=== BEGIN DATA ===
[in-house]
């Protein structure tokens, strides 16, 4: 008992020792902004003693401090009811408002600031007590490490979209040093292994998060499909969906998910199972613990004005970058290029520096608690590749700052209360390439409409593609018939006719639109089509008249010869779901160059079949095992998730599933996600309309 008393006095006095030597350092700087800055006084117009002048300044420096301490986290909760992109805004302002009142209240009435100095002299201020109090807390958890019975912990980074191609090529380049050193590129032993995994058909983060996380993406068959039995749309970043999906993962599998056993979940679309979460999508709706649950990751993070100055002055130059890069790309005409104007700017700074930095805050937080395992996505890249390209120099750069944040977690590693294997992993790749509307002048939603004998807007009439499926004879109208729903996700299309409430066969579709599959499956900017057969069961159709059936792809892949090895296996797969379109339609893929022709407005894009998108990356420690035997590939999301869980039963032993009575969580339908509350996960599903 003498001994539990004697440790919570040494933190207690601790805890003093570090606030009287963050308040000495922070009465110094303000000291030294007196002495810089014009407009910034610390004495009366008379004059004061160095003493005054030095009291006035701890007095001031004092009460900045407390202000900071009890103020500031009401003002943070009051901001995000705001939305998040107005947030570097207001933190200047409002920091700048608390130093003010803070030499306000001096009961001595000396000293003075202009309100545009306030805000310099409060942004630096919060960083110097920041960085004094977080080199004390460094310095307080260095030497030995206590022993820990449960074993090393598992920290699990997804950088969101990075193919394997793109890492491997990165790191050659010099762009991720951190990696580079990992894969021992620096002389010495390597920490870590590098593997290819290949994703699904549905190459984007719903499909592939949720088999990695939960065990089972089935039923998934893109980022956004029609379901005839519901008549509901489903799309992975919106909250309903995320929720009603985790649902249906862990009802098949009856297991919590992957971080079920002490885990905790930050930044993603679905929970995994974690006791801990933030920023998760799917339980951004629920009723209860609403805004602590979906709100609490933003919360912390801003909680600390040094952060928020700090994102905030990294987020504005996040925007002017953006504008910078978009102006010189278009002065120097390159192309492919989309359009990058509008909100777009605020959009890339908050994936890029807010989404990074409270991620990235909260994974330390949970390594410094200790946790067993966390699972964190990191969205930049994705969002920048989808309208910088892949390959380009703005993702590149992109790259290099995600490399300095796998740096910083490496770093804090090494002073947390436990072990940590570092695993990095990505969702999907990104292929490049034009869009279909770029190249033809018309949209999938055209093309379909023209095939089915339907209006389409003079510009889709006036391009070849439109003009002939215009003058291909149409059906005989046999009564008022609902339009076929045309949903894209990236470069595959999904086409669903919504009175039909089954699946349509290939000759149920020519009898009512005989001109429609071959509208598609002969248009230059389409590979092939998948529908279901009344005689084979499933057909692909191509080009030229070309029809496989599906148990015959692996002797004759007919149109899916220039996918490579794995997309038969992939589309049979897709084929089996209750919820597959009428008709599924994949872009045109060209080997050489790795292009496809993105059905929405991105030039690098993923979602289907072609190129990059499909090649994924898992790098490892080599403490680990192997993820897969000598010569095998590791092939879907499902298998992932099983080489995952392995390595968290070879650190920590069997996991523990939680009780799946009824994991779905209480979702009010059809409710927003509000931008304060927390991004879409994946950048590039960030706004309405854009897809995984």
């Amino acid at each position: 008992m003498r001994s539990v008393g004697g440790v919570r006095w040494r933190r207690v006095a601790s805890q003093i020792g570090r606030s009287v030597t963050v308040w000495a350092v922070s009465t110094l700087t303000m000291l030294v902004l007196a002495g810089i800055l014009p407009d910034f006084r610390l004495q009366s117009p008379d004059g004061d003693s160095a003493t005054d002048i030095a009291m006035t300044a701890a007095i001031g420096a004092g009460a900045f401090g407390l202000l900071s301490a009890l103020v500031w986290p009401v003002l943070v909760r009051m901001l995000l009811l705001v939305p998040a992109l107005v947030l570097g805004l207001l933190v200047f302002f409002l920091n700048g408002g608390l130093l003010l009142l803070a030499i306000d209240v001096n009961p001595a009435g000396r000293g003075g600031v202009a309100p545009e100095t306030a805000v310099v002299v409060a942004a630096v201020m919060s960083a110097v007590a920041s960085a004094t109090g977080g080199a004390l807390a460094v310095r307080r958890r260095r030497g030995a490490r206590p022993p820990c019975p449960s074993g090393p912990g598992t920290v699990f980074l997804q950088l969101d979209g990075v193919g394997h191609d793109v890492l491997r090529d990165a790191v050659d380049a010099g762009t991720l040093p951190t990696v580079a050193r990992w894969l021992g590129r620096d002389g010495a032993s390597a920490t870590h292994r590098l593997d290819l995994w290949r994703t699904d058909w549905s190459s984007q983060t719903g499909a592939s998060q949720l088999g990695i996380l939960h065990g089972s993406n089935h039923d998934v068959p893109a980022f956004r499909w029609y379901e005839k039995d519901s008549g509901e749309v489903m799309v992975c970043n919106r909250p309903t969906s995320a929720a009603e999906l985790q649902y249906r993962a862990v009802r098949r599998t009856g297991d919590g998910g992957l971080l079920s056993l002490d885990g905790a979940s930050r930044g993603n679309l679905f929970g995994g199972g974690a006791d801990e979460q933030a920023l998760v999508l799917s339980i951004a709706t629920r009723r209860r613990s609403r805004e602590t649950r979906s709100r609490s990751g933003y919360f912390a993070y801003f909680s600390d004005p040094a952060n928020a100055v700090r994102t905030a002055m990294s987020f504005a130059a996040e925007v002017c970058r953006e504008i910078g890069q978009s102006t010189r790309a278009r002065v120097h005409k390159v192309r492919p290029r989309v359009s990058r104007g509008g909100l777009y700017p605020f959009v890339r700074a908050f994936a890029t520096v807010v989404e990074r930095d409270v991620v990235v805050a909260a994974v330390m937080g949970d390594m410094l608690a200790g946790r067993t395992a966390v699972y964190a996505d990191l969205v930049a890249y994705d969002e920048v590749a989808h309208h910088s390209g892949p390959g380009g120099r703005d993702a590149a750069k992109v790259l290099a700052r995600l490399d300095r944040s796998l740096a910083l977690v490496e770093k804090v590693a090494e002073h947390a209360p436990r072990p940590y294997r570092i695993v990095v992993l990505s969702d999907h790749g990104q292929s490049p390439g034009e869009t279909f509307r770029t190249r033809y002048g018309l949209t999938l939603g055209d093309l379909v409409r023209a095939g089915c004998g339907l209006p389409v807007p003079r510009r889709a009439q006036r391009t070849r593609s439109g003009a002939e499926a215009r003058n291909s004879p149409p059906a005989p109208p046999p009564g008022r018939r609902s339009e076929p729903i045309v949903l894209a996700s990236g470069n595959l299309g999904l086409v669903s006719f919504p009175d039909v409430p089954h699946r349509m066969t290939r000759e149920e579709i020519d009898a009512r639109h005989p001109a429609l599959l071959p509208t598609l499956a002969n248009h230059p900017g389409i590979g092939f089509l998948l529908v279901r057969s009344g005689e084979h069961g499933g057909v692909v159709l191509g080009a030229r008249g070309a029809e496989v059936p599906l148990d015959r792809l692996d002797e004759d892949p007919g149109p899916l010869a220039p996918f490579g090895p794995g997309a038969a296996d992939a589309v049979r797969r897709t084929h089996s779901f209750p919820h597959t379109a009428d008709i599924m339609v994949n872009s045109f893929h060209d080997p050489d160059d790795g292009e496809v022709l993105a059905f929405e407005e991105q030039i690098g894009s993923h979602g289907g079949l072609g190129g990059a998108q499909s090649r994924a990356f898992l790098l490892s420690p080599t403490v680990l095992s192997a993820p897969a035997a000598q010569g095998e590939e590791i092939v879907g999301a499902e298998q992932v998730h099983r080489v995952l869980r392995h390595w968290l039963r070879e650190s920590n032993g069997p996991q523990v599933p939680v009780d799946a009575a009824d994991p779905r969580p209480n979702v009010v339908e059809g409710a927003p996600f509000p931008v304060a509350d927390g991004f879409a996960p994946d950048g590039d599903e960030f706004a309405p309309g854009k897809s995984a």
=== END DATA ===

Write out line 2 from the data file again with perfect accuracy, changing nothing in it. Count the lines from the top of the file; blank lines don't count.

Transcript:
């Protein structure tokens, strides 16, 4: 008992020792902004003693401090009811408002600031007590490490979209040093292994998060499909969906998910199972613990004005970058290029520096608690590749700052209360390439409409593609018939006719639109089509008249010869779901160059079949095992998730599933996600309309 008393006095006095030597350092700087800055006084117009002048300044420096301490986290909760992109805004302002009142209240009435100095002299201020109090807390958890019975912990980074191609090529380049050193590129032993995994058909983060996380993406068959039995749309970043999906993962599998056993979940679309979460999508709706649950990751993070100055002055130059890069790309005409104007700017700074930095805050937080395992996505890249390209120099750069944040977690590693294997992993790749509307002048939603004998807007009439499926004879109208729903996700299309409430066969579709599959499956900017057969069961159709059936792809892949090895296996797969379109339609893929022709407005894009998108990356420690035997590939999301869980039963032993009575969580339908509350996960599903 003498001994539990004697440790919570040494933190207690601790805890003093570090606030009287963050308040000495922070009465110094303000000291030294007196002495810089014009407009910034610390004495009366008379004059004061160095003493005054030095009291006035701890007095001031004092009460900045407390202000900071009890103020500031009401003002943070009051901001995000705001939305998040107005947030570097207001933190200047409002920091700048608390130093003010803070030499306000001096009961001595000396000293003075202009309100545009306030805000310099409060942004630096919060960083110097920041960085004094977080080199004390460094310095307080260095030497030995206590022993820990449960074993090393598992920290699990997804950088969101990075193919394997793109890492491997990165790191050659010099762009991720951190990696580079990992894969021992620096002389010495390597920490870590590098593997290819290949994703699904549905190459984007719903499909592939949720088999990695939960065990089972089935039923998934893109980022956004029609379901005839519901008549509901489903799309992975919106909250309903995320929720009603985790649902249906862990009802098949009856297991919590992957971080079920002490885990905790930050930044993603679905929970995994974690006791801990933030920023998760799917339980951004629920009723209860609403805004602590979906709100609490933003919360912390801003909680600390040094952060928020700090994102905030990294987020504005996040925007002017953006504008910078978009102006010189278009002065120097390159192309492919989309359009990058509008909100777009605020959009890339908050994936890029807010989404990074409270991620990235909260994974330390949970390594410094200790946790067993966390699972964190990191969205930049994705969002920048989808309208910088892949390959380009703005993702590149992109790259290099995600490399300095796998740096910083490496770093804090090494002073947390436990072990940590570092695993990095990505969702999907990104292929490049034009869009279909770029190249033809018309949209999938055209093309379909023209095939089915339907209006389409003079510009889709006036391009070849439109003009002939215009003058291909149409059906005989046999009564008022609902339009076929045309949903894209990236470069595959999904086409669903919504009175039909089954699946349509290939000759149920020519009898009512005989001109429609071959509208598609002969248009230059389409590979092939998948529908279901009344005689084979499933057909692909191509080009030229070309029809496989599906148990015959692996002797004759007919149109899916220039996918490579794995997309038969992939589309049979897709084929089996209750919820597959009428008709599924994949872009045109060209080997050489790795292009496809993105059905929405991105030039690098993923979602289907072609190129990059499909090649994924898992790098490892080599403490680990192997993820897969000598010569095998590791092939879907499902298998992932099983080489995952392995390595968290070879650190920590069997996991523990939680009780799946009824994991779905209480979702009010059809409710927003509000931008304060927390991004879409994946950048590039960030706004309405854009897809995984």